Eleanor Beardsley
NPR/N/A

Eleanor Beardsley

Correspondent, Paris

Eleanor Beardsley began reporting from France for NPR in June 2004, following all aspects of French society, politics, economics, culture and gastronomy.

Beardsley has covered both 2007 and 2012 French presidential elections as well as the Arab Spring in Tunisia, where she witnessed the overthrow of the autocratic President Zine el-Abidine Ben Ali. She reported on the riots in French suburbs in 2005 and the massive student demonstrations in 2006. Beardsley has followed the Tour de France cycling race and been back to her old stomping ground — Kosovo — to report for NPR on three separate occasions.

Prior to moving to Paris, Beardsley worked for three years with the United Nations Mission in Kosovo. She also worked as a television producer for French broadcaster TF1 in Washington, DC and as a staff assistant to Senator Strom Thurmond.

Reporting from France for Beardsley is the fulfillment of a lifelong passion for the French language and culture. At the age of 10 she began learning French by reading the Asterix The Gaul comic book series with her father.

While she came to the field of radio journalism relatively late in her career, Beardsley says her varied background, studies and travels prepared her for the job as well as any journalism school. "I love reporting on the French because there are so many stereotypes about them that exist in America," she says. "Sometimes it's fun to dispel the false notions and show a different side of the French. And sometimes the old stereotypes do hold up. But whether Americans love or hate France and the French, they're always interested!"

A native of South Carolina, Beardsley has a Bachelor of Arts in European history and French from Furman University in Greenville, S.C., and a Masters Degree in International Business from the University of South Carolina.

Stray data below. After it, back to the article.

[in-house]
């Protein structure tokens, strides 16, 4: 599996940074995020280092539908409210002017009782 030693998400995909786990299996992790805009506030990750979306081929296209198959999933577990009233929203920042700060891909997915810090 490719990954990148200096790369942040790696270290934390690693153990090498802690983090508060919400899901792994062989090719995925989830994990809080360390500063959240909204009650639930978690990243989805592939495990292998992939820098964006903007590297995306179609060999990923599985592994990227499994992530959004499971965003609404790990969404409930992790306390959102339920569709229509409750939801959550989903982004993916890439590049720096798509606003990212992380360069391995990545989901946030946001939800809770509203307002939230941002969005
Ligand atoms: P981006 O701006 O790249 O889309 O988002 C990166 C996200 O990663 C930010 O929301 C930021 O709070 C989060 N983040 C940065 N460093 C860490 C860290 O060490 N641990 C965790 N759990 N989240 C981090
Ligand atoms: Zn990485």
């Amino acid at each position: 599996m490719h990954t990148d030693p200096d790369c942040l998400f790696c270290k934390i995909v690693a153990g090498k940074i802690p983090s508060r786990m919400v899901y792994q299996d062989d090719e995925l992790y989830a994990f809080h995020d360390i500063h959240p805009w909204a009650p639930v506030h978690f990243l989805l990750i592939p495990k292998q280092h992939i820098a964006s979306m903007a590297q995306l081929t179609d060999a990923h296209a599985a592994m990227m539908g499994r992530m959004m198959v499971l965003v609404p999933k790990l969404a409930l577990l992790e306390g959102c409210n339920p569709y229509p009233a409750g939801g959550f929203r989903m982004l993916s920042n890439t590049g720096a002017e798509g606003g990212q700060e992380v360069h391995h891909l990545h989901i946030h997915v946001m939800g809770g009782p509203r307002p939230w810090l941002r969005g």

Beardsley is interested in politics, travel and observing foreign cultures. Her favorite cities are Paris and Istanbul.

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Traditional recipes for duck confit, or confit de canard, can require dozens of steps to prepare. David Lebovitz's fake take cuts the steps down to five. Ed Anderson/Courtesy of Ten Speed Press hide caption

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The Arc de Triomphe is visible behind a McDonald's restaurant on the Champs Elysees in Paris, France. The nation is now McDonald's second-biggest market, but one historic neighborhood known as "the belly of Paris" has pledged to keep it out. Alastair Miller/Bloomberg via Getty Images hide caption

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NPR's Eleanor Beardsley saw Doctor Zhivago at age 14 and was instantly smitten with Omar Sharif, shown here in a scene from the film with Julie Christie. MGM/The Kobal Collection hide caption

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People lined up on Wednesday to withdraw cash from a bank machine in central Athens. Banks remain shut this week and ATM withdrawals are limited to 60 euros (about $66) a day. Emilio Morenatti/AP hide caption

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A student attends a course on religion at a middle school in Metz, in eastern France, on June 5. French schools teach basics, like the history of religion, but discourage any displays of religious identity. Jean-Christophe Verhaegen/AFP/Getty Images hide caption

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